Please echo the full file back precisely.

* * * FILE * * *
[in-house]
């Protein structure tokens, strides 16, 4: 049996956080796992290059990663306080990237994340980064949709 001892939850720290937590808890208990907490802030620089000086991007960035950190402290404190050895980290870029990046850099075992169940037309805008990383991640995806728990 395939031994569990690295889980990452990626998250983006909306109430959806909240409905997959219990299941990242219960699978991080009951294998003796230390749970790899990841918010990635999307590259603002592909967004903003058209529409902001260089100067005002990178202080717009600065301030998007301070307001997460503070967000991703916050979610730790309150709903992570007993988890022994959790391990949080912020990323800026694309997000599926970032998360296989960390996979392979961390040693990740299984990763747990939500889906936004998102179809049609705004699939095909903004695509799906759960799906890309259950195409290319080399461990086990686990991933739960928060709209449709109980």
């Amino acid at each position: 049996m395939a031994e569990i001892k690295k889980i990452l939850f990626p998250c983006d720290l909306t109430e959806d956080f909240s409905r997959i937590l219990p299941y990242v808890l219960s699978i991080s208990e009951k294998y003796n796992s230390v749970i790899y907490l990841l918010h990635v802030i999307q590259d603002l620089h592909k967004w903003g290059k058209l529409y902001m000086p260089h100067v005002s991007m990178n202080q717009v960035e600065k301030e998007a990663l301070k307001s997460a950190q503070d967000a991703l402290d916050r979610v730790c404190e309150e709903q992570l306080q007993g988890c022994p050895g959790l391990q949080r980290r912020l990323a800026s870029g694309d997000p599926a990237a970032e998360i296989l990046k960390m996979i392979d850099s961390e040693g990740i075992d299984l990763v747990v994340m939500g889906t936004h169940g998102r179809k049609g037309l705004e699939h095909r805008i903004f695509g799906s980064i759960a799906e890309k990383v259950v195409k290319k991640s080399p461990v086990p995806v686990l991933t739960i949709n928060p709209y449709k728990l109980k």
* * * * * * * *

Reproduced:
[in-house]
């Protein structure tokens, strides 16, 4: 049996956080796992290059990663306080990237994340980064949709 001892939850720290937590808890208990907490802030620089000086991007960035950190402290404190050895980290870029990046850099075992169940037309805008990383991640995806728990 395939031994569990690295889980990452990626998250983006909306109430959806909240409905997959219990299941990242219960699978991080009951294998003796230390749970790899990841918010990635999307590259603002592909967004903003058209529409902001260089100067005002990178202080717009600065301030998007301070307001997460503070967000991703916050979610730790309150709903992570007993988890022994959790391990949080912020990323800026694309997000599926970032998360296989960390996979392979961390040693990740299984990763747990939500889906936004998102179809049609705004699939095909903004695509799906759960799906890309259950195409290319080399461990086990686990991933739960928060709209449709109980």
């Amino acid at each position: 049996m395939a031994e569990i001892k690295k889980i990452l939850f990626p998250c983006d720290l909306t109430e959806d956080f909240s409905r997959i937590l219990p299941y990242v808890l219960s699978i991080s208990e009951k294998y003796n796992s230390v749970i790899y907490l990841l918010h990635v802030i999307q590259d603002l620089h592909k967004w903003g290059k058209l529409y902001m000086p260089h100067v005002s991007m990178n202080q717009v960035e600065k301030e998007a990663l301070k307001s997460a950190q503070d967000a991703l402290d916050r979610v730790c404190e309150e709903q992570l306080q007993g988890c022994p050895g959790l391990q949080r980290r912020l990323a800026s870029g694309d997000p599926a990237a970032e998360i296989l990046k960390m996979i392979d850099s961390e040693g990740i075992d299984l990763v747990v994340m939500g889906t936004h169940g998102r179809k049609g037309l705004e699939h095909r805008i903004f695509g799906s980064i759960a799906e890309k990383v259950v195409k290319k991640s080399p461990v086990p995806v686990l991933t739960i949709n928060p709209y449709k728990l109980k």